Aralia elata

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Aralia elata
Aralia elata en fleur4081.jpg
Scientific classification
Kingdom: Plantae
(unranked): Angiosperms
(unranked): Eudicots
(unranked): Asterids
Order: Apiales
Family: Araliaceae
Genus: Aralia
Species: A. elata
Binomial name
Aralia elata
(Miq.) Seem., 1868

Aralia elata, commonly called Chinese angelica-tree,[1] Japanese angelica-tree,[2] and Korean angelica-tree,[3] is a woody plant belonging to the family Araliaceae. It is known as tara-no-ki (タラノキ; 楤木) in Japanese, and dureup-namu (두릅나무) in Korean.[1]


It is an upright deciduous small tree or shrub growing up to 10 m (33 ft) in height,[4] native to eastern Russia, China, Korea, and Japan.

It prefers deep loamy soils in partial shade, but will grow in poorer soils and in full sun. The plant is sometimes cultivated, often in a variegated form, for its exotic appearance.

The bark is rough and gray with prickles. The leaves are alternate, large, 60–120 cm long, and double pinnate. The flowers are produced in large umbels in late summer, each flower small and white. The fruit is a small black drupe.

Aralia elata is closely related to the American species Aralia spinosa, with which it is easily confused.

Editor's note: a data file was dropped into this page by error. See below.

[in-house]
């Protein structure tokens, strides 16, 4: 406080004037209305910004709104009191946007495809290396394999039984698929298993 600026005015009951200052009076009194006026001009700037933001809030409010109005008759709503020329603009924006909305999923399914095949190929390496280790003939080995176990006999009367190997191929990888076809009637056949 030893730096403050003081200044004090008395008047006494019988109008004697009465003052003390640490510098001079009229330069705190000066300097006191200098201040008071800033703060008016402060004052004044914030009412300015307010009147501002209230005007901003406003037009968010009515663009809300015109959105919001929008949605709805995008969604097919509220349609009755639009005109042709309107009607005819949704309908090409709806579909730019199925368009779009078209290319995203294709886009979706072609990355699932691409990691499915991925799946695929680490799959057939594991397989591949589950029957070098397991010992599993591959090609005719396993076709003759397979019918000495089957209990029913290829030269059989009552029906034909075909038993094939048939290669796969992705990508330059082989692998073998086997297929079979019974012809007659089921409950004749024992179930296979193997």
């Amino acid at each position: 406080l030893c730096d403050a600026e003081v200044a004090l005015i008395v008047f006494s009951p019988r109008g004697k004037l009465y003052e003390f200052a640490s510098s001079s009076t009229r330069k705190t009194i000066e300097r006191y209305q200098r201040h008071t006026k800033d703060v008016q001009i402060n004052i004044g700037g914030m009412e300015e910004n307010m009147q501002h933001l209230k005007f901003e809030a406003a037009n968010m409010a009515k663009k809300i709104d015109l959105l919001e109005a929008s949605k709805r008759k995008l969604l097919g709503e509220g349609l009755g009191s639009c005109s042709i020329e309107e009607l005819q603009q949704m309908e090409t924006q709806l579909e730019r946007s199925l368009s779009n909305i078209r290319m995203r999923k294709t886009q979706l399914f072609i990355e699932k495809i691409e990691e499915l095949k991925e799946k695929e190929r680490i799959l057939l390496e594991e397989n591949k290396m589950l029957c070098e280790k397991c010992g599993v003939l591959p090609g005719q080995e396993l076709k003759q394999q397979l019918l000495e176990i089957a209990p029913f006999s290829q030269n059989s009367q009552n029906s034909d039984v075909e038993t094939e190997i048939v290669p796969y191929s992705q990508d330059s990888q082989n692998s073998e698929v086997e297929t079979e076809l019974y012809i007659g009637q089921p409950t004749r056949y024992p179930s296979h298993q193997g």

Tara-no-me on a plate

In Japan, the shoots are called tara-no-me and are eaten in the spring. They are picked from the end of the branches and are fried in a tempura batter.


Dureup on sokuri (bamboo basket)

In Korean, the young shoot is called dureup (두릅), and the plant is called dureupnamu (두릅나무, "dureup tree"). Young shoots are harvested during a month, from early April to early May, when they are soft and fragrant. In Korean cuisine, the shoots are commonly eaten blanched as namul, pickled as jangajji, pan-fried as jeon, or deep-fried as bugak.

Invasive species[edit]

The tree was introduced in 1830 in the United States. Birds like the fruits and are spreading its seeds allowing the tree to expand as an invasive species in the Northeastern United States.[5]


  1. ^ a b "Aralia elata". Germplasm Resources Information Network (GRIN). Agricultural Research Service (ARS), United States Department of Agriculture (USDA). 
  2. ^ "BSBI List 2007". Botanical Society of Britain and Ireland. Archived from the original (xls) on 2015-01-25. Retrieved 2014-10-17. 
  3. ^ Korea National Arboretum (2015). English Names for Korean Native Plants (PDF). Pocheon: National Arboretum. p. 357. ISBN 978-89-97450-98-5. Archived from the original (PDF) on 25 May 2017. Retrieved 6 December 2016 – via Korea Forest Service. 
  4. ^ "RHS Plant Selector - Aralia elata". Retrieved 29 May 2013. 
  5. ^ U.S. Dept. of Agriculture: Map of distribution in U.S. and Canada